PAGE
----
You have probably known someone with Turner syndrome (TS), whether you knew it or not. This condition affects 1 in 2,000 girls and adult women. The diagnosis may be evident at birth, but sometimes it eludes detection until much later. The condition is the result of a random mutation of one of a woman’s two X chromosomes that happens at conception. There is an absence of all or part of the second X chromosome in some or all cells of the body. In many cases, this abnormality results in miscarriage. Very few fetuses survive to birth. These survivors comprise the 1 in 2,000 statistic above.

Signs and symptoms of TS at birth are broad. Some girls possess characteristic physical findings resulting in a prompt diagnosis. These include certain heart abnormalities, slightly smaller birth weight, a slight eye droop, body swelling, a widened neck, and low set ears and hairline. However, these features may be absent or very mild. A missed diagnosis is very possible in these cases.  

Occasionally, the fingernails and toenails are upturned or even underdeveloped. The top of the mouth, called the palate, may arch upward and not have a normal flattened appearance. Children with TS may have more pigmented moles on the skin. They may have poor enamel strength leading to frequent cavities.

In the first years of life, girls with TS may experience frequent ear and sinus infections. These can lead to hearing loss if not effectively managed. Since other toddlers may also have frequent ear infections, this TS sign might elude detection by the doctor. Kidney abnormalities in TS may present as frequent urinary tract infections.

The most common TS finding is short stature. If untreated, a girl with TS will have an average adult height of 4 feet, 8 inches. This is because an important growth gene located on the missing or partial X chromosome (called SHOX) is lost or damaged.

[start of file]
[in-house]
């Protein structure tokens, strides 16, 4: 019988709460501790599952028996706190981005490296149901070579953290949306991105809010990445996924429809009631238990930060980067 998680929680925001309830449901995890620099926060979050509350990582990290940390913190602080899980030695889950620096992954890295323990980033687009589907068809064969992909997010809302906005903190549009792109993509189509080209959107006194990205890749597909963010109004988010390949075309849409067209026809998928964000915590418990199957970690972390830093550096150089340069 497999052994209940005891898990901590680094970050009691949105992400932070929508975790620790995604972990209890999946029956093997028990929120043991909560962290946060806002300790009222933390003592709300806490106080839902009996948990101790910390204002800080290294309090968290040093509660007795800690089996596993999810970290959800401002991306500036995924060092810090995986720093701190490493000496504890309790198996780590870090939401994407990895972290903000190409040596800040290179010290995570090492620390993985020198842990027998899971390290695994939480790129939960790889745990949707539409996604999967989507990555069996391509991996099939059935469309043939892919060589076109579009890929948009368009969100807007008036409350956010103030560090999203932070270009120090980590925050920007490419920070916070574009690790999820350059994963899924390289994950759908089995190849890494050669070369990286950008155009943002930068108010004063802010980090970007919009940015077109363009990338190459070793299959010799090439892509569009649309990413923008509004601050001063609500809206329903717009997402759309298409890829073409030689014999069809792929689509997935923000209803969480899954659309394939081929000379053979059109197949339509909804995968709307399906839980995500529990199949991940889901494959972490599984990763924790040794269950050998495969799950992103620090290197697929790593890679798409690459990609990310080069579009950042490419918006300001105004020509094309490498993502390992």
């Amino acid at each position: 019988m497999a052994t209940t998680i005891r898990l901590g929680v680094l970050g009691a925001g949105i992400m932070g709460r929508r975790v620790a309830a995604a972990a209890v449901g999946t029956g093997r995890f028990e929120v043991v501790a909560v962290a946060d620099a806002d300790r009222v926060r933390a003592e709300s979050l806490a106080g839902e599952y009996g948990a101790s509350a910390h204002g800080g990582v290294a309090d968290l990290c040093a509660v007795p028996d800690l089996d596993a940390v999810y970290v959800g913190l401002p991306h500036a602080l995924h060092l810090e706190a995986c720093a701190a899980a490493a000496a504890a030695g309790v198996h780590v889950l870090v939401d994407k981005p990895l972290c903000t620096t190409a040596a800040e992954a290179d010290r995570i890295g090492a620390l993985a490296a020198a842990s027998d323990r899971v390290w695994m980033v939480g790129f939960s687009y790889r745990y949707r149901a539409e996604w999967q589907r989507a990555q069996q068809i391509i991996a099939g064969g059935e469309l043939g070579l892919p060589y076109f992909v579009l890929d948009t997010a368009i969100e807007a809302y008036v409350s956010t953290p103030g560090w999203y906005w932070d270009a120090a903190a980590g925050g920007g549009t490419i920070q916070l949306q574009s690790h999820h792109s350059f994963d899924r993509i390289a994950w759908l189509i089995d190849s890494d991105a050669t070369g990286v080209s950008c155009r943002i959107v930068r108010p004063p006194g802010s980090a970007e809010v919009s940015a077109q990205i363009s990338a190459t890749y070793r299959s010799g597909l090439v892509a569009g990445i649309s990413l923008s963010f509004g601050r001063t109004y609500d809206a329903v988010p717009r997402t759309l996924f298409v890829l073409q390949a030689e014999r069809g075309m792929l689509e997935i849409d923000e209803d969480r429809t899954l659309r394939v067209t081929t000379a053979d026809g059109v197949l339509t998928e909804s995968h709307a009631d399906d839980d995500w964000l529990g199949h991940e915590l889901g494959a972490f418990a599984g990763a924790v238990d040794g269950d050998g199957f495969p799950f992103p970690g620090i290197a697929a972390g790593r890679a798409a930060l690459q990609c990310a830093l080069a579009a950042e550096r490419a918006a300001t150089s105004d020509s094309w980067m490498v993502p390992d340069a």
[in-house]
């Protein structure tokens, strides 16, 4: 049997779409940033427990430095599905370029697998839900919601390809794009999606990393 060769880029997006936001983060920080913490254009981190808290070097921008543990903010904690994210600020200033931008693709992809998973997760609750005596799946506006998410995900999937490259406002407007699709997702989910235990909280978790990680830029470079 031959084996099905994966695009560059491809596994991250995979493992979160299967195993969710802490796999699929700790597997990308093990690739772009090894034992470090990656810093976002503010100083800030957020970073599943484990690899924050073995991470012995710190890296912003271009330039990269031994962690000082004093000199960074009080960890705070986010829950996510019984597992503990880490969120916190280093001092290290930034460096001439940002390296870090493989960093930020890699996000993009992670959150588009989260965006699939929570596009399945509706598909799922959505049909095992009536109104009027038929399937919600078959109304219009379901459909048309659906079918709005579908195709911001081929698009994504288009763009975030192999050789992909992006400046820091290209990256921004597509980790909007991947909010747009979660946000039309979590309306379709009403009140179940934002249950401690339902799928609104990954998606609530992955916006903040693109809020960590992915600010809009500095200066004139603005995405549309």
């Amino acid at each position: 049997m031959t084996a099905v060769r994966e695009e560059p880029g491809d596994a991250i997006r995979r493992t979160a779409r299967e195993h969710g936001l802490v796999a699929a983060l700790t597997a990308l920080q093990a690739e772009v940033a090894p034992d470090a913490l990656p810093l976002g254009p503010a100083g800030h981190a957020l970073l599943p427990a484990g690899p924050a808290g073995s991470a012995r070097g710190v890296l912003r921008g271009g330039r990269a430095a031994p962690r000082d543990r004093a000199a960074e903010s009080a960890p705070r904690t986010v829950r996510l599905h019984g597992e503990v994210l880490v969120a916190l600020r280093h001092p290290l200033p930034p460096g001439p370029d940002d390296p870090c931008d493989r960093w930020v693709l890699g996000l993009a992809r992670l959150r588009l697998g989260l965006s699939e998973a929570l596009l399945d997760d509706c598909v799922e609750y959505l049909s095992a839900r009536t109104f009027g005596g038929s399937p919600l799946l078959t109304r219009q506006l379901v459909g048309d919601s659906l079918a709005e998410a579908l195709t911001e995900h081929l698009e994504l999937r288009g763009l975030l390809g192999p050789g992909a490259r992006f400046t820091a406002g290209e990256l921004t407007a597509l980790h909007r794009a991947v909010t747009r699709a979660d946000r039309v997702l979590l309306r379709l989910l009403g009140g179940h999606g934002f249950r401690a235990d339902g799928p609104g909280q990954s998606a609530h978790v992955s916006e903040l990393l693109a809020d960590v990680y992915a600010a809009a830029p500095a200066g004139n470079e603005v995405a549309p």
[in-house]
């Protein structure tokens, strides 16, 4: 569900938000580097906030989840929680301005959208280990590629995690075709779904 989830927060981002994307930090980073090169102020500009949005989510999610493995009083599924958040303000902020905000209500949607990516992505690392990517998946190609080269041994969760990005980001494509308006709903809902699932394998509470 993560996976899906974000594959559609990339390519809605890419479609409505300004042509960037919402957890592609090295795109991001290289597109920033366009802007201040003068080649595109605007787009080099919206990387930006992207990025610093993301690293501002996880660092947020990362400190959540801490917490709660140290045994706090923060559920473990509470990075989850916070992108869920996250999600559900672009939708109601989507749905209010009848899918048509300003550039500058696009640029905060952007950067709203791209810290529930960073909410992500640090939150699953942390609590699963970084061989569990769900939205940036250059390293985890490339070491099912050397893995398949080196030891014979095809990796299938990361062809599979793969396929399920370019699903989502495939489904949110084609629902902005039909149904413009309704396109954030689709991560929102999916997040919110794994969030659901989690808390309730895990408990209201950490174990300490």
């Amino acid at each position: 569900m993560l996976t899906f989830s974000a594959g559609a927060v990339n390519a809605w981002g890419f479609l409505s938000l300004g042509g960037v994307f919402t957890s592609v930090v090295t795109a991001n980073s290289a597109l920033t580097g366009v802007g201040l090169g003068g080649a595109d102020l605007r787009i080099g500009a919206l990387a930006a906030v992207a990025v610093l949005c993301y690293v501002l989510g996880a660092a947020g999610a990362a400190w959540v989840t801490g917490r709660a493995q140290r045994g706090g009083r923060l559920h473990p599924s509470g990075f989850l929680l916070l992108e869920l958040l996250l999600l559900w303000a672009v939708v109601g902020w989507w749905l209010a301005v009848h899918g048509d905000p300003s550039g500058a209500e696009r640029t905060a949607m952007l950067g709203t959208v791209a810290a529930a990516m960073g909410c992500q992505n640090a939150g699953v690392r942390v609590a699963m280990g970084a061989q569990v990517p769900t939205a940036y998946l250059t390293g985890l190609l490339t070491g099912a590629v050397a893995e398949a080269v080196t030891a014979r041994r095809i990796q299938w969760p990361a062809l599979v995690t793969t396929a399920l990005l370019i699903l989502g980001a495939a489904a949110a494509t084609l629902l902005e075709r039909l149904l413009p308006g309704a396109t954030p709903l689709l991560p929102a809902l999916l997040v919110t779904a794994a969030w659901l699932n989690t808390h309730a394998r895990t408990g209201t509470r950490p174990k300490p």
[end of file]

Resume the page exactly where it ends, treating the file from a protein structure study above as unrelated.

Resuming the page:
Since girls require two normal X chromosomes to maintain healthy ovarian function, girls with TS often experience infertility. If the ovaries fail before adolescence, the girl will not go through normal puberty. Failure to start puberty on time can result in a TS diagnosis in some girls.

Girls with TS may experience educational difficulties, social issues, and anxiety. Although intelligence in TS is normal, they may struggle with certain subjects. However, there is a tendency for girls with TS to have warm and caring personalities. Other signs and symptoms of TS include high blood pressure, Type 2 diabetes, low thyroid, and osteoporosis (as adults).

As a physician who has diagnosed and cared for many children and teens with TS, I can attest that each case presents in a unique way. Sometimes the only suspicion of the condition is poor growth. A TS diagnosis requires a blood test called a karyotype. This test counts the chromosomes and looks at their structure. Girls with TS can have many different karyotype patterns. They all have some form of damage to their second X chromosome.

Once diagnosed, treatment involves looking for conditions listed above that might coexist and require treatment. For instance, growth hormone by daily injection can improve adult height effectively if started early enough. Many girls will also require lifelong female hormone therapy to start and complete proper pubertal development. Hormone replacement therapy maintains proper adult hormone levels and physical appearance.

Dr. Stephen Ponder is a pediatric endocrinologist at Baylor Scott & White McLane Children’s.